Tallahassee wasn't exactly hippie town, but change was coming
By Kati Schardl • DEMOCRAT STAFF WRITER • August 22, 2008
The September 1968 tabloid published by the Tallahassee Democrat to
welcome students to FSU, FAMU and Tallahassee Junior College (as
Tallahassee Community College was called then) featured ad after ad
touting the city as "Collegetown, USA."
On the surface, it seemed a fitting sobriquet. Tallahassee seemed
insulated from the paroxysms of protest erupting in other university
The closest approximation to the "Summer of Love," which blossomed in
psychedelic, patchouli-scented profusion on the West Coast in 1967,
was the funky Imports by Vardi emporium on College Avenue. "The big
old house with the red door" was where students went to buy groovy
gear such as Indian print bedspreads ($4.50 each), tatami mats, giant
paper flowers, posters, incense and incense burners and mobiles.
Like, far out, y'all.
But if the local cultural cauldron hadn't yet come to a rolling
boiling, it was certainly simmering smartly in 1968. Metamorphosis
hung in the humid air, and before the year was out, the FSU and FAMU
campuses would be jolted by protests, political unrest and upheavals
in the educational landscape.
FSU would emerge from 1968 with a new nickname "the Berkeley of the
South." The provocative moniker would stick like a Day-Glo decal and
flare into buzzing, neon-hued glory as the '60s waned and the '70s dawned.
The stage was set in 1968 for the ascendancy of Students for a
Democratic Society and firebrands such as "Radical Jack" Lieberman,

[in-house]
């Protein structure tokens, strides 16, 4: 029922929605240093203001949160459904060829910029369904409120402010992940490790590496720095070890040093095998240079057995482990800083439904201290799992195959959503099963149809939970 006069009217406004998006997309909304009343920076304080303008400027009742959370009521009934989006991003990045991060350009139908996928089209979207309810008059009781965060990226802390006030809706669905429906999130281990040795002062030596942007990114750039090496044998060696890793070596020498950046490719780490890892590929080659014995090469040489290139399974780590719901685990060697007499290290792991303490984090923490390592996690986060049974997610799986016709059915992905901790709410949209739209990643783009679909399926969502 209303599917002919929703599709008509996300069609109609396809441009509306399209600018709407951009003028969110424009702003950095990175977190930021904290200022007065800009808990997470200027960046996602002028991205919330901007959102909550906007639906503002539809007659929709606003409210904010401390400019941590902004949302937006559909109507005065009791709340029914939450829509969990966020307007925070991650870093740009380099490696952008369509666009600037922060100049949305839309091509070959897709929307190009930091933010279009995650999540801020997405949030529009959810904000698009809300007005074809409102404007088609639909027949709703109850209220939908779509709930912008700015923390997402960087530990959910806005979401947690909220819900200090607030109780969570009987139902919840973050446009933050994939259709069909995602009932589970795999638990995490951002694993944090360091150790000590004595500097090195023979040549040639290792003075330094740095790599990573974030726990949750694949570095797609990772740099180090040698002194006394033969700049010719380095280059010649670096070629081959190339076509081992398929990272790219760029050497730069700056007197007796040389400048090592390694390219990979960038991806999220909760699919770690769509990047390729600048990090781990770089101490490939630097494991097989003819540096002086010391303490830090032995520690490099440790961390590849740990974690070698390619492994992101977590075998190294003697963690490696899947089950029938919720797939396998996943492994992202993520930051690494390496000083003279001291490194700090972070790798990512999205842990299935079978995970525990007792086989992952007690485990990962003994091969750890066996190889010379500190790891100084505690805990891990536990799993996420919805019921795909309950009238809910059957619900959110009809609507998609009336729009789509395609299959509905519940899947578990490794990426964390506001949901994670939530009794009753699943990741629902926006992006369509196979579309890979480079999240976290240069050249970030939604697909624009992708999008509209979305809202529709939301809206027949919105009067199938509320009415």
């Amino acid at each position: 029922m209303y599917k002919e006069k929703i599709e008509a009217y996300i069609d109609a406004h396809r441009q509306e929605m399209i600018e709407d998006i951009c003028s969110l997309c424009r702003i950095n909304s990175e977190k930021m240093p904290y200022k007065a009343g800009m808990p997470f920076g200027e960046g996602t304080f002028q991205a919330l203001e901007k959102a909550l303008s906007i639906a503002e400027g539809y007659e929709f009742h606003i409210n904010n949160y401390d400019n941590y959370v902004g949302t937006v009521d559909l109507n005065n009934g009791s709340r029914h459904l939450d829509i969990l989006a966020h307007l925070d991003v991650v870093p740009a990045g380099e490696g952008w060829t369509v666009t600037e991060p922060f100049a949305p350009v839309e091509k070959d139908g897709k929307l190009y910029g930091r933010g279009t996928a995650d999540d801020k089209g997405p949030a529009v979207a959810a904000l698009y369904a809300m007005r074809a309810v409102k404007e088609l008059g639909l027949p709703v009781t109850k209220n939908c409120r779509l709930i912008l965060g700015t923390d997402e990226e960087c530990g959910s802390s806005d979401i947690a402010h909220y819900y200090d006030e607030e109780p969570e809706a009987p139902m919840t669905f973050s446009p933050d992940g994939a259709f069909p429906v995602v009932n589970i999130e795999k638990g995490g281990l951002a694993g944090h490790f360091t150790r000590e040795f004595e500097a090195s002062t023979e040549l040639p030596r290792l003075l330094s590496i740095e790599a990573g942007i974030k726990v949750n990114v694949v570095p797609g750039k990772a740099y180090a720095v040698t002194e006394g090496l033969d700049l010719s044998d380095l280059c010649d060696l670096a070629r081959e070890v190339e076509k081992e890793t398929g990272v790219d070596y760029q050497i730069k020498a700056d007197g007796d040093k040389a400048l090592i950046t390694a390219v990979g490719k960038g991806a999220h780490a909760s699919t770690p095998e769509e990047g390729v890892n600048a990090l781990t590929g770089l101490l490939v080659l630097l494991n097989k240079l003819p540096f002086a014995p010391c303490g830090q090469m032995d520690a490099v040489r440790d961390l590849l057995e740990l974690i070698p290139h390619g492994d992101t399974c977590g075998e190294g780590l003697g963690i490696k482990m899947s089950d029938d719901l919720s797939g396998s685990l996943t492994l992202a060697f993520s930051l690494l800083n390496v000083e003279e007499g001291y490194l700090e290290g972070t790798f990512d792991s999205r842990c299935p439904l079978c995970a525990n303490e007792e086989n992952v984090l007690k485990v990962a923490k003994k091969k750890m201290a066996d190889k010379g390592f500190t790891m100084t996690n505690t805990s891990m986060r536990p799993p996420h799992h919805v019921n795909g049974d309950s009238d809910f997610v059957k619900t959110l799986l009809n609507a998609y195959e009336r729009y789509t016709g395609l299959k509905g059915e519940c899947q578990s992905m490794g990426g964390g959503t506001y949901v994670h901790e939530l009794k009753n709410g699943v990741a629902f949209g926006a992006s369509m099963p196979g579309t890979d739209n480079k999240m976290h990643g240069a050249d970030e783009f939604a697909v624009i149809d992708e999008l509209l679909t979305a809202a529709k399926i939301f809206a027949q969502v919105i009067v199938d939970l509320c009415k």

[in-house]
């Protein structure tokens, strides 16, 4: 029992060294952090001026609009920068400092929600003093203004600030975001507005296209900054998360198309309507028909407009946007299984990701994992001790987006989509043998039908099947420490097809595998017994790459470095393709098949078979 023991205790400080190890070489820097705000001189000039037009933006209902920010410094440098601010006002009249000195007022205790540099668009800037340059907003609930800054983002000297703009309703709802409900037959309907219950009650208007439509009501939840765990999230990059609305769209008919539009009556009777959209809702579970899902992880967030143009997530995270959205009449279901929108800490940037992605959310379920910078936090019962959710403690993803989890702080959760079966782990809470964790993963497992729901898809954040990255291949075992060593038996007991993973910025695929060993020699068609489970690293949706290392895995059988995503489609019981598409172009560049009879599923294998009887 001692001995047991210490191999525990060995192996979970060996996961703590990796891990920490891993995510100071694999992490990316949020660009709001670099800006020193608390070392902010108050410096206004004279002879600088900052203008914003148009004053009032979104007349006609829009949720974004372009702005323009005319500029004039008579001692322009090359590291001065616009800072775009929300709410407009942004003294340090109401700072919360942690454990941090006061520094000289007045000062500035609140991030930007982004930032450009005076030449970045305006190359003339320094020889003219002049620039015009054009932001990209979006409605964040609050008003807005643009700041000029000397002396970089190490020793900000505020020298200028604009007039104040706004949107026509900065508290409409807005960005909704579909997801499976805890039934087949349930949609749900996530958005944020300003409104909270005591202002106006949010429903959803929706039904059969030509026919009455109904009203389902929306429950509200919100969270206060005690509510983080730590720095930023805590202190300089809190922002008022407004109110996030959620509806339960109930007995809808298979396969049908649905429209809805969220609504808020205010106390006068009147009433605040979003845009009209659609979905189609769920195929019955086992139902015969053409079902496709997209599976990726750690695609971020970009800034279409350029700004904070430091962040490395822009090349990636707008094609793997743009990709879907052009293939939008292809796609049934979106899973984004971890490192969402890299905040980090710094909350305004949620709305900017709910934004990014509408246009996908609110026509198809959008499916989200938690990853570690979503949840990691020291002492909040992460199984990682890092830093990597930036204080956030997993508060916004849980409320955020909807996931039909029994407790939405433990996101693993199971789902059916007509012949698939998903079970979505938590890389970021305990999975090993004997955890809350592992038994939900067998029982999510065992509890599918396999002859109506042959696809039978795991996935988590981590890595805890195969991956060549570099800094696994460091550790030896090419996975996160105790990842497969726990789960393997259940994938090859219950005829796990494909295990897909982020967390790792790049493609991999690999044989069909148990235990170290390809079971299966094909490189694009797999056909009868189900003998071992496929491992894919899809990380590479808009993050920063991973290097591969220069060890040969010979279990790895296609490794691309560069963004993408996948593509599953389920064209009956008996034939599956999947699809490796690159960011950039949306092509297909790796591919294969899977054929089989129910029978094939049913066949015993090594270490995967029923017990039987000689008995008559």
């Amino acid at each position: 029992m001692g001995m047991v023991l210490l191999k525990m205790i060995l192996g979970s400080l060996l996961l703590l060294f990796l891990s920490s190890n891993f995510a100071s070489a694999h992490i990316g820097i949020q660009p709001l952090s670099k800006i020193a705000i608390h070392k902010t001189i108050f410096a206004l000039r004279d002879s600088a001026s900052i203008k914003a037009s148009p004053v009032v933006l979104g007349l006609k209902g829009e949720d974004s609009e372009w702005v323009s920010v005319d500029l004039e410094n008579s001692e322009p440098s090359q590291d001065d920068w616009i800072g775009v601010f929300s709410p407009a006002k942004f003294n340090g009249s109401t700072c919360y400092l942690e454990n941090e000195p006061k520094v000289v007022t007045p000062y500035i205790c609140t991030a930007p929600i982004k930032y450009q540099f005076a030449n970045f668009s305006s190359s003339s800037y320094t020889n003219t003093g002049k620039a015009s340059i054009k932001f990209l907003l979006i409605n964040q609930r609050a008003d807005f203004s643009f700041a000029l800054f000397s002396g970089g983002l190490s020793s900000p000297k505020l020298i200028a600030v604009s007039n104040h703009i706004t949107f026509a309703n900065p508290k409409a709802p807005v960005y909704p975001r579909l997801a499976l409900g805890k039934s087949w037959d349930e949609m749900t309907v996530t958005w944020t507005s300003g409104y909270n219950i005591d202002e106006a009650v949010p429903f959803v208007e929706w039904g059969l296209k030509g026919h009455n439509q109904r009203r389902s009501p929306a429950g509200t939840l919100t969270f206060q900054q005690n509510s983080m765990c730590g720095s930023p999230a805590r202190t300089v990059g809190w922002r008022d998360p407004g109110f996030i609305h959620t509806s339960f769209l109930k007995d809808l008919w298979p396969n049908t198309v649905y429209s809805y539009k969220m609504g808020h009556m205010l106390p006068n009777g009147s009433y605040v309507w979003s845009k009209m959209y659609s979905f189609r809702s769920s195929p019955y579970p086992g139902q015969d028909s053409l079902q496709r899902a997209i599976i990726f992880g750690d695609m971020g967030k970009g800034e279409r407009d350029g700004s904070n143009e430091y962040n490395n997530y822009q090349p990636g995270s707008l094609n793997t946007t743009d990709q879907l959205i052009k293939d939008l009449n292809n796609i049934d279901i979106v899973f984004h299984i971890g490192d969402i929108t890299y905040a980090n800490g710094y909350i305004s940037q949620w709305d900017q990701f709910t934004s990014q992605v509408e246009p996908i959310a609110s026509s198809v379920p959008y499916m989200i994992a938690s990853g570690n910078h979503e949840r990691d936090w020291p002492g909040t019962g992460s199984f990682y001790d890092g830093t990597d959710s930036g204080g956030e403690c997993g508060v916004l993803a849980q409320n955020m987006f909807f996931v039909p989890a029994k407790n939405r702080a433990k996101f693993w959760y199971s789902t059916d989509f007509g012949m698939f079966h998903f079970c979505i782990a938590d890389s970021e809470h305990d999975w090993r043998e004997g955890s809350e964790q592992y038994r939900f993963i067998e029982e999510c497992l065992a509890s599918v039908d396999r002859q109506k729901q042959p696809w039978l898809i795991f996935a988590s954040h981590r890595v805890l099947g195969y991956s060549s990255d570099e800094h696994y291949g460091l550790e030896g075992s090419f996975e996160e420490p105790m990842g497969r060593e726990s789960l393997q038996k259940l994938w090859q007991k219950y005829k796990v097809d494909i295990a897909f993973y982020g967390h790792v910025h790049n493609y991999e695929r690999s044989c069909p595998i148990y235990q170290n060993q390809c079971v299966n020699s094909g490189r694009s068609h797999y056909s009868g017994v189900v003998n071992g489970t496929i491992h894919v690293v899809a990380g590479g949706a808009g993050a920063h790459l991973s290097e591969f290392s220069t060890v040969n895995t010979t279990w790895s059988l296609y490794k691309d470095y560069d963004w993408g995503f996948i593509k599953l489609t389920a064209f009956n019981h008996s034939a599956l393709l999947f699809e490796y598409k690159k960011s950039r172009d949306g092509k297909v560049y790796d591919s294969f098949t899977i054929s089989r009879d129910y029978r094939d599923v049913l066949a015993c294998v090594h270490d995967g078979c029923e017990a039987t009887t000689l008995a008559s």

who would figure prominently in the incendiary '70s.
The times, they were definitely a-changin', as noted in the
epigraphic Dylan quotes sprinkled throughout the pages of the 1968
"Tally Ho," FSU's yearbook.
One of the biggest local protests of 1968 had to do with one of the
yearbook's sister publications. When FSU President John Champion
refused to let the literary magazine publish a story called "Pig
Knife" because it contained what he considered offensive language,
students and faculty united in protest. There were marches,
impassioned speeches and a 24-hour vigil on the lawn of the Westcott Building.
Champion by all accounts, a gentle, soft-spoken man who detested
confrontation submitted his resignation, then was persuaded by the
Board of Regents to rescind the decision.
Later that year after another wave of controversy over refusing to
grant official student organization status to the SDS Champion was
hospitalized for "extreme exhaustion." His nerves, no doubt, frayed
to cobwebbed wisps by the hubbub, he abruptly resigned in early 1969
and the real fun i.e., the lively, contentious Stanley Marshall era began.
At FAMU, Afro-centric awareness was on the rise, fueled by the visits
of powerful black icons and the university's sponsorship of a seminar
on civil disobedience. Journalist, author and civil-rights movement
documentarian Louis Lomax appeared as part of the university's Artist
Series. Actor and activist Ossie Davis urged FAMU students to "look